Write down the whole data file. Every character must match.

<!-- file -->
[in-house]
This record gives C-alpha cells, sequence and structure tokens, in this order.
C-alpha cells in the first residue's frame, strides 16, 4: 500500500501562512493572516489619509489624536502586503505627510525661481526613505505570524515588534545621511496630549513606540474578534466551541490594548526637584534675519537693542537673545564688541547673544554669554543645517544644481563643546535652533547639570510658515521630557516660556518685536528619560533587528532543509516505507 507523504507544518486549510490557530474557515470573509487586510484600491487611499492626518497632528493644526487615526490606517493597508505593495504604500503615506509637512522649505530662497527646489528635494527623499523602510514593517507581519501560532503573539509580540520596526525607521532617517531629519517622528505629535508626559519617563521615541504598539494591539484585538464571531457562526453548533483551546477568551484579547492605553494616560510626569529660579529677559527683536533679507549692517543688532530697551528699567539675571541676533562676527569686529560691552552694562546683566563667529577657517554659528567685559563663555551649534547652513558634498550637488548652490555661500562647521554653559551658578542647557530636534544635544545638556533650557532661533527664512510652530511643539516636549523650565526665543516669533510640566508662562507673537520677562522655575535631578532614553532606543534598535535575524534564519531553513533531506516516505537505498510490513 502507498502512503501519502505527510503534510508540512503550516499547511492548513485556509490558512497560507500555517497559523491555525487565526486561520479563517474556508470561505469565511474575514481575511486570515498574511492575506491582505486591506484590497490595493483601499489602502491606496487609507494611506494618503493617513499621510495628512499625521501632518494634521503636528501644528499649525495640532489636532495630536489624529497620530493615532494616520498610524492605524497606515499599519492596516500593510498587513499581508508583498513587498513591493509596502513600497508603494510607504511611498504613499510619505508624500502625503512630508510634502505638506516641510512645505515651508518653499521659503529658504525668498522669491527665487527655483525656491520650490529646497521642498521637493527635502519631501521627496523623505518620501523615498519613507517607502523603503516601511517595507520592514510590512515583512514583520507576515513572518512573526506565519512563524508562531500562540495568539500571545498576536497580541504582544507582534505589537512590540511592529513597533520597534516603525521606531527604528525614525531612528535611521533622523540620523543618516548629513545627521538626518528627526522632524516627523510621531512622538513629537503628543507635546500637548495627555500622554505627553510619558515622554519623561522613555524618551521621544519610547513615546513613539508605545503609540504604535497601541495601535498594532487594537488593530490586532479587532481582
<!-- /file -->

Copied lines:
[in-house]
This record gives C-alpha cells, sequence and structure tokens, in this order.
C-alpha cells in the first residue's frame, strides 16, 4: 500500500501562512493572516489619509489624536502586503505627510525661481526613505505570524515588534545621511496630549513606540474578534466551541490594548526637584534675519537693542537673545564688541547673544554669554543645517544644481563643546535652533547639570510658515521630557516660556518685536528619560533587528532543509516505507 507523504507544518486549510490557530474557515470573509487586510484600491487611499492626518497632528493644526487615526490606517493597508505593495504604500503615506509637512522649505530662497527646489528635494527623499523602510514593517507581519501560532503573539509580540520596526525607521532617517531629519517622528505629535508626559519617563521615541504598539494591539484585538464571531457562526453548533483551546477568551484579547492605553494616560510626569529660579529677559527683536533679507549692517543688532530697551528699567539675571541676533562676527569686529560691552552694562546683566563667529577657517554659528567685559563663555551649534547652513558634498550637488548652490555661500562647521554653559551658578542647557530636534544635544545638556533650557532661533527664512510652530511643539516636549523650565526665543516669533510640566508662562507673537520677562522655575535631578532614553532606543534598535535575524534564519531553513533531506516516505537505498510490513 502507498502512503501519502505527510503534510508540512503550516499547511492548513485556509490558512497560507500555517497559523491555525487565526486561520479563517474556508470561505469565511474575514481575511486570515498574511492575506491582505486591506484590497490595493483601499489602502491606496487609507494611506494618503493617513499621510495628512499625521501632518494634521503636528501644528499649525495640532489636532495630536489624529497620530493615532494616520498610524492605524497606515499599519492596516500593510498587513499581508508583498513587498513591493509596502513600497508603494510607504511611498504613499510619505508624500502625503512630508510634502505638506516641510512645505515651508518653499521659503529658504525668498522669491527665487527655483525656491520650490529646497521642498521637493527635502519631501521627496523623505518620501523615498519613507517607502523603503516601511517595507520592514510590512515583512514583520507576515513572518512573526506565519512563524508562531500562540495568539500571545498576536497580541504582544507582534505589537512590540511592529513597533520597534516603525521606531527604528525614525531612528535611521533622523540620523543618516548629513545627521538626518528627526522632524516627523510621531512622538513629537503628543507635546500637548495627555500622554505627553510619558515622554519623561522613555524618551521621544519610547513615546513613539508605545503609540504604535497601541495601535498594532487594537488593530490586532479587532481582